Skip to main content

Nerd Culture & Non-technical Users

So I'm a bit put off. Here's an article that the arduino community thinks is fantastic.  I agree with some of his points, but he links to this article.  And that article is full of itself.

Let's start with the biggest invalid point in the original article "Nerd Culture Must Die".   He complains about inequality in programming as a profession.  He doesn't mention that same inequality in other professions (like healthcare where women are nearly 80% of the industry) or even that the inequality may be more associated with an overall inequality in the engineering industry where there have always been fewer women.  Perhaps it's a cultural issue, where boys are given electronics and girls are given dolls as children.  To leap to the conclusion that it is my fault as a "nerd" is inconsiderate of the massive effort I make every day to encourage the spread of knowledge.

But then there's Jessica.  That article made me very angry.  It's not that it wasn't true.  It absolutely was true.  I meet people every day who use computers in the way Jessica did who have similar issues and lifestyles.  My problem with the article stems from the sense of entitlement that is implied about Jessica.  "What was her sin?"  the writer asks, as if she is completely blameless in what happened to her.  Of course, I'm getting ahead of myself.  Let me explain why I'm so frustrated.

First, it is clearly emphasized repeatedly throughout the article that Jessica uses the older beat up computer for updating her facebook status and checking email and nothing else.  What that bit of information means, that the writer blatantly ignores, is that that means the computer is a toy to her.  A toy is not a necessary part of life.  It's a bonus.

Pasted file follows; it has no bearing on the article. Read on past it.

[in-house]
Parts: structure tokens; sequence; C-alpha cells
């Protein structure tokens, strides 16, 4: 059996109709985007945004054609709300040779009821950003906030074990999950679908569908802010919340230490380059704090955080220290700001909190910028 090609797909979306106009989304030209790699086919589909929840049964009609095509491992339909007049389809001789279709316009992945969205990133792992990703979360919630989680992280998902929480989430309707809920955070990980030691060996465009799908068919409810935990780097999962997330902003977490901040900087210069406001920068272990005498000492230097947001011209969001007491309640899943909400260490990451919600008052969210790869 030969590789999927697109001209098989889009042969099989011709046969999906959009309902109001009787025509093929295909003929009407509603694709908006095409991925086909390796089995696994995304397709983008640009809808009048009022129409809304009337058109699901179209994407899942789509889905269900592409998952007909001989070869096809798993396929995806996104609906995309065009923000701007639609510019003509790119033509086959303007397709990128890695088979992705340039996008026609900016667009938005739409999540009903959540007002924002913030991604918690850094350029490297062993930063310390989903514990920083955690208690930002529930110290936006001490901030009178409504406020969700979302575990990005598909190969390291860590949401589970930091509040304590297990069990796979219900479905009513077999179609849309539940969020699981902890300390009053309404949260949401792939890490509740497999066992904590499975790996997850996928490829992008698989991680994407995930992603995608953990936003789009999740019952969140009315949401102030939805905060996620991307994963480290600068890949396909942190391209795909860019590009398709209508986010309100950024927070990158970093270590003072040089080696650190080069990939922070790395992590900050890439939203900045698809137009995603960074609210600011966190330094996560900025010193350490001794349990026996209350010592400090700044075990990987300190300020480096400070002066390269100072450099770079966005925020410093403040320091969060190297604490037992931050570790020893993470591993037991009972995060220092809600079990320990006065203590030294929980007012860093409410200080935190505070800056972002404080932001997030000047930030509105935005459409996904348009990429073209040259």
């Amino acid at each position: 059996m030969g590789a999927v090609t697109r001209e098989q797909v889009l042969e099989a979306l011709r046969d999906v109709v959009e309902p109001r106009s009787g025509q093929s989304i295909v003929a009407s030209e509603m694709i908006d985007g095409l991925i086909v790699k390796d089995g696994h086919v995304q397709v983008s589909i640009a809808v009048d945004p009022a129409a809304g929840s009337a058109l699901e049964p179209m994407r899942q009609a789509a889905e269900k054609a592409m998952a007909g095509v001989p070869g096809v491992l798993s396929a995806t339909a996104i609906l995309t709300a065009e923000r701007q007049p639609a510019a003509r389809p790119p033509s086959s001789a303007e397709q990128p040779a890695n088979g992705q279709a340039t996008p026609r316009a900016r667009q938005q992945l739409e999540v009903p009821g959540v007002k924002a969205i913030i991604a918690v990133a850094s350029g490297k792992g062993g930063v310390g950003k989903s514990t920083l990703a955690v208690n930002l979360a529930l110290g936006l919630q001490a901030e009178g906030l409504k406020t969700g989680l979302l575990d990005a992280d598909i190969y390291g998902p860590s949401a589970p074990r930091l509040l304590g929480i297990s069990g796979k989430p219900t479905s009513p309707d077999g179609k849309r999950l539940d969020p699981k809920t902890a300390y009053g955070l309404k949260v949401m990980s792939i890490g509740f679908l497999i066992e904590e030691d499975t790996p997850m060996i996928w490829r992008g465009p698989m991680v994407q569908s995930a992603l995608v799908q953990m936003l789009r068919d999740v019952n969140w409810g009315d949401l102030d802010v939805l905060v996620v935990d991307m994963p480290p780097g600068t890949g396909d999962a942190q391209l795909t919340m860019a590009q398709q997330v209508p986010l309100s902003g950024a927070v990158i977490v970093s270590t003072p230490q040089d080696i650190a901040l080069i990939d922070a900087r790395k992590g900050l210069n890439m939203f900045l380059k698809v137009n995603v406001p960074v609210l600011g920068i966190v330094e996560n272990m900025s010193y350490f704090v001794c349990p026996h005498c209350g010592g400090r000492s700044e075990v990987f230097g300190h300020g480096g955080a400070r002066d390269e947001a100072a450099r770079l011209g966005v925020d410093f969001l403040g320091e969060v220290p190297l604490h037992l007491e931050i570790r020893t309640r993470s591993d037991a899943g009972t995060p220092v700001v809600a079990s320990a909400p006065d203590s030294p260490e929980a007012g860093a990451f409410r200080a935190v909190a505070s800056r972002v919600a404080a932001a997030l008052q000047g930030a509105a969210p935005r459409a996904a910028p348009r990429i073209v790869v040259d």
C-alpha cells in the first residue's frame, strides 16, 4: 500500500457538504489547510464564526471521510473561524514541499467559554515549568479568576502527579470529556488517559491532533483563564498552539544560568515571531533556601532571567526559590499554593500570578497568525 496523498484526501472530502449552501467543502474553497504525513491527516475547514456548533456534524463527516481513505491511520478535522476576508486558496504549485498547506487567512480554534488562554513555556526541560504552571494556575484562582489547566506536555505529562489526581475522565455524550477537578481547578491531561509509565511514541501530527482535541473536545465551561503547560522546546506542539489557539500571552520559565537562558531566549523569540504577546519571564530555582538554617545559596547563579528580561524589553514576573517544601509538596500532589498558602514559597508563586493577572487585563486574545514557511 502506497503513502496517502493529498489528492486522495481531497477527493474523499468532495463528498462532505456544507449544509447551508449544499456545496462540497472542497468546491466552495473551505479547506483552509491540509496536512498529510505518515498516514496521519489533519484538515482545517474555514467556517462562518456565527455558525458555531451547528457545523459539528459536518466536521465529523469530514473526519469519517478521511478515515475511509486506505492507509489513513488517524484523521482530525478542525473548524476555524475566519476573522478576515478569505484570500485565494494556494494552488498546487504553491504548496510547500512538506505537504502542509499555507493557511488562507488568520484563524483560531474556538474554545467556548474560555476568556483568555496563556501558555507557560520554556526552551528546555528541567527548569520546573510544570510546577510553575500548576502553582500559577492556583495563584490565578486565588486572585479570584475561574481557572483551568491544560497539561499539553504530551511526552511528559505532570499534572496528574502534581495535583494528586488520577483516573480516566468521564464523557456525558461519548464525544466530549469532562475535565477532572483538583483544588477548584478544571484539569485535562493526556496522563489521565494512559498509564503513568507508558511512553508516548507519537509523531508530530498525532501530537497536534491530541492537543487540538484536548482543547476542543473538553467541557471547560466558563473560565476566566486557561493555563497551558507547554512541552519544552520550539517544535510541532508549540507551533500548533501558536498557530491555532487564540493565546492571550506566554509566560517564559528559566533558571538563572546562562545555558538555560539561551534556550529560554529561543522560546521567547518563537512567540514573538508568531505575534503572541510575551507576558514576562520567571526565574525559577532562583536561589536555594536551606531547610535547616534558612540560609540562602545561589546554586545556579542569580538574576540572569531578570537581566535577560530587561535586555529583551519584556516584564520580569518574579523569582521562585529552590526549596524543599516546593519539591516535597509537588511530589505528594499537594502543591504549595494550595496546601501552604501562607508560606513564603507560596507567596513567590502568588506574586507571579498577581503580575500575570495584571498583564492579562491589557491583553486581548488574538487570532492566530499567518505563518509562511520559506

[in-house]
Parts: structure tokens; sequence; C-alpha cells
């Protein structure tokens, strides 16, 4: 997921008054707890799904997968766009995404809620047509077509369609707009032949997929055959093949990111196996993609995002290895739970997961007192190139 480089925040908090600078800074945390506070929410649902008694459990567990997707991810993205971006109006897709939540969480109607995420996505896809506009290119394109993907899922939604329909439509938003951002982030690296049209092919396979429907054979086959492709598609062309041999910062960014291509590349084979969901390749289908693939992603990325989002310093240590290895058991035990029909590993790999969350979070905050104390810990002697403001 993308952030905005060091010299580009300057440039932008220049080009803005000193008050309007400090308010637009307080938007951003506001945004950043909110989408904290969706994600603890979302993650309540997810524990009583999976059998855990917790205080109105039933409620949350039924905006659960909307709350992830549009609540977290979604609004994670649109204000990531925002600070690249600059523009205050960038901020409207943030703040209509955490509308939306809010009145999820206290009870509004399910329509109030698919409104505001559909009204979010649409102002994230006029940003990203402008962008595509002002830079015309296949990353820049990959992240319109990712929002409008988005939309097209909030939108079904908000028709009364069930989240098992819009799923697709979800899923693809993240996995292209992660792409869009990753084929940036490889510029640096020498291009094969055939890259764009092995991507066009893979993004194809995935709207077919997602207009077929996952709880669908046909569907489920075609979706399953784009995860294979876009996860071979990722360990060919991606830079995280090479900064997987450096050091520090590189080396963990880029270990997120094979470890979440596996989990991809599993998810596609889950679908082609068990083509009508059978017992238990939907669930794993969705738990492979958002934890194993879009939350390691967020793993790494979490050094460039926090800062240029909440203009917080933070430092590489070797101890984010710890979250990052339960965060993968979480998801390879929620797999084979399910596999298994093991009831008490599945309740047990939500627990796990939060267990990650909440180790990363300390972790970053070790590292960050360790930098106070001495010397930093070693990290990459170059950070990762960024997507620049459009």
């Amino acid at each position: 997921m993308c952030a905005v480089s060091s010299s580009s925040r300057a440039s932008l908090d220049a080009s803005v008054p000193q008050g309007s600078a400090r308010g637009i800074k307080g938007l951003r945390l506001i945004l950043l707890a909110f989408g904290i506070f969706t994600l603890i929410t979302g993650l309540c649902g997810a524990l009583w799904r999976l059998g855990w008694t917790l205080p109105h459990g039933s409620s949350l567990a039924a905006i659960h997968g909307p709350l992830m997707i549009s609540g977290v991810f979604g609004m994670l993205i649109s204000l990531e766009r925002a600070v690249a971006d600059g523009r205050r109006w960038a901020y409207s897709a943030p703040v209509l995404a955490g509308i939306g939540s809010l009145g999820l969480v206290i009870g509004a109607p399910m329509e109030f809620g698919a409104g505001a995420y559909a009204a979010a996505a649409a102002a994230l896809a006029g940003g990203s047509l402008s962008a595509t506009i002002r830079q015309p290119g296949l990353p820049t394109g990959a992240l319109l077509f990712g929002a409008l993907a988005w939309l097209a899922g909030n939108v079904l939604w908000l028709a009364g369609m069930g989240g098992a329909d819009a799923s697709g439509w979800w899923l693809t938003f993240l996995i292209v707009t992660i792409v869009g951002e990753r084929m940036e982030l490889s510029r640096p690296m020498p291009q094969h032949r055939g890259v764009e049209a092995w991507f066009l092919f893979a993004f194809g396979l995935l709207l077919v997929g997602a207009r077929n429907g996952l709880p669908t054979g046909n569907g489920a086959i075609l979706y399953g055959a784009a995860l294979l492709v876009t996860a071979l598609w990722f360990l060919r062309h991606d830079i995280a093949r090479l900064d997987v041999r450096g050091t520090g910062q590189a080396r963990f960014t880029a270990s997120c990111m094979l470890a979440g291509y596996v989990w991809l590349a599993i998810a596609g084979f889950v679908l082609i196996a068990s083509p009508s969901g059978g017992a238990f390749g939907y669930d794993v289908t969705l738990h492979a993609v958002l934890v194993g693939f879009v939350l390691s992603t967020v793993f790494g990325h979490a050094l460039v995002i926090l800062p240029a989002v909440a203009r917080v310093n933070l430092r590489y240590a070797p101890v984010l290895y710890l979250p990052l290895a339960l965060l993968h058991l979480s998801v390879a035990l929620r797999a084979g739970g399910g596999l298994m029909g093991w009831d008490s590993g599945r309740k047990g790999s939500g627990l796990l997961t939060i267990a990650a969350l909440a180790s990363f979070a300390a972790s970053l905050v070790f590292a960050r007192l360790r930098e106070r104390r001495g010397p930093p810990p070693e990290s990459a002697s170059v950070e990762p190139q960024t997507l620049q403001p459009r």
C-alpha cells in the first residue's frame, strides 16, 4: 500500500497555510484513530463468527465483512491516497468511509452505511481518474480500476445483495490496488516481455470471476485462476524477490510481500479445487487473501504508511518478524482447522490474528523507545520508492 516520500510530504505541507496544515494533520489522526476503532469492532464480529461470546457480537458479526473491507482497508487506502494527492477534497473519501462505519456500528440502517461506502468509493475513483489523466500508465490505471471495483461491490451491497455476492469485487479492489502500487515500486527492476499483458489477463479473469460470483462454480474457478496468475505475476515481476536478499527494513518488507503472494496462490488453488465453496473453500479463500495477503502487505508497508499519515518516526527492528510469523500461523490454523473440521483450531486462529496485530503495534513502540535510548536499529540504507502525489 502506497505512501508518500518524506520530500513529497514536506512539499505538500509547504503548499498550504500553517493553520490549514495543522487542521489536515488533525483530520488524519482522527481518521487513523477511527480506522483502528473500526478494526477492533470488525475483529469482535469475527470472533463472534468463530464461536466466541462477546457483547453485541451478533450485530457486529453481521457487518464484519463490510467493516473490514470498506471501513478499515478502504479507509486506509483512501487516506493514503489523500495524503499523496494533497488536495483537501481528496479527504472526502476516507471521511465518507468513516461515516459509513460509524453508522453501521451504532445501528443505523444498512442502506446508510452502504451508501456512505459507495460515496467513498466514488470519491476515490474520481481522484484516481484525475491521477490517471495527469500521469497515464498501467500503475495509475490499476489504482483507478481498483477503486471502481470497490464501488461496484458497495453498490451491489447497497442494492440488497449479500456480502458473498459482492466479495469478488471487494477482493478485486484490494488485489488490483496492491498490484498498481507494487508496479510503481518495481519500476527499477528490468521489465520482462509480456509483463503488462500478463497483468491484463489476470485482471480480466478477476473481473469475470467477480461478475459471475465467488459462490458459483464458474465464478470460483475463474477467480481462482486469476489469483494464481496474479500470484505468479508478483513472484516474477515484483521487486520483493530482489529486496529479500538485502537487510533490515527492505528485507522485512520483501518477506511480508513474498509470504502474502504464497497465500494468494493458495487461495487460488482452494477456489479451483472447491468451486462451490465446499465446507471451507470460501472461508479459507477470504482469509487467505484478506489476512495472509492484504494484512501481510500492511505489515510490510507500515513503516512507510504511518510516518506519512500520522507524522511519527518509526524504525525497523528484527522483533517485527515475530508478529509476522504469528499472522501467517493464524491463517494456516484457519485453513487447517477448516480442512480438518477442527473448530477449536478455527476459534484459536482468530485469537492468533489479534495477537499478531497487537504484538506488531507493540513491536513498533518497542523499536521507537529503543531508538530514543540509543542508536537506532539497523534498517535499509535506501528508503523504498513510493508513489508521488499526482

Second, it's more than evident that this girl does not need a computer.  I'm not being insensitive.  Millions of people on the planet get by without a computer every day.  Heck, in central Africa, many people currently get through an average day without food.  I know that's an extreme comparison but it is important to understand that this girl is not suffering, she is fortunate in the long run.

Third, the article implies that ownership of the computer is not enough, but by saying "What's her sin?" it implies that she also should take no responsibility for how she uses it.  She is certainly sinful (and not just in the moral sense--seriously, why is this girl using a pc to email nude pics to her boyfriend, doesn't she own a phone?) because she feels utterly entitled to use a device without responsibility for her actions.

Now this may seem extreme.  I mean, it's just a computer right?  Let's replace it with another device that many people in the first world own.  Let's pretend that Jessica's toy is a circular saw.  Jessica doesn't take time to find out how to use it safely, she just wants to cut a pretty board for her boyfriend.  She slips and cuts off her finger.  Do you think that should be her responsibility?  What if it were a gun and she accidentally shot and killed her boyfriend (something we hear about all too often)?  Should she be responsible for her actions then?

But those scenarios can also be called "extreme".  I mean, in the end all that happened is some hacker got nude pictures of her, and her banking information, and her passwords to all her accounts, and all her email, and probably her SSN.  I mean, it's not like she was in danger of losing a finger--just all of her worldly possessions.  Yeah, that might be a bit more than it sounded like at first.

Let me be abundantly honest, the internet is a dangerous place.  No one is denying that.  But the article about Jessica makes the argument that freedom is a bad thing, because then you're forced to be responsible.  The alternative is less software, less technology, and waiting for the dumbest person on the planet to catch up before the rest of us move forward.  No thanks.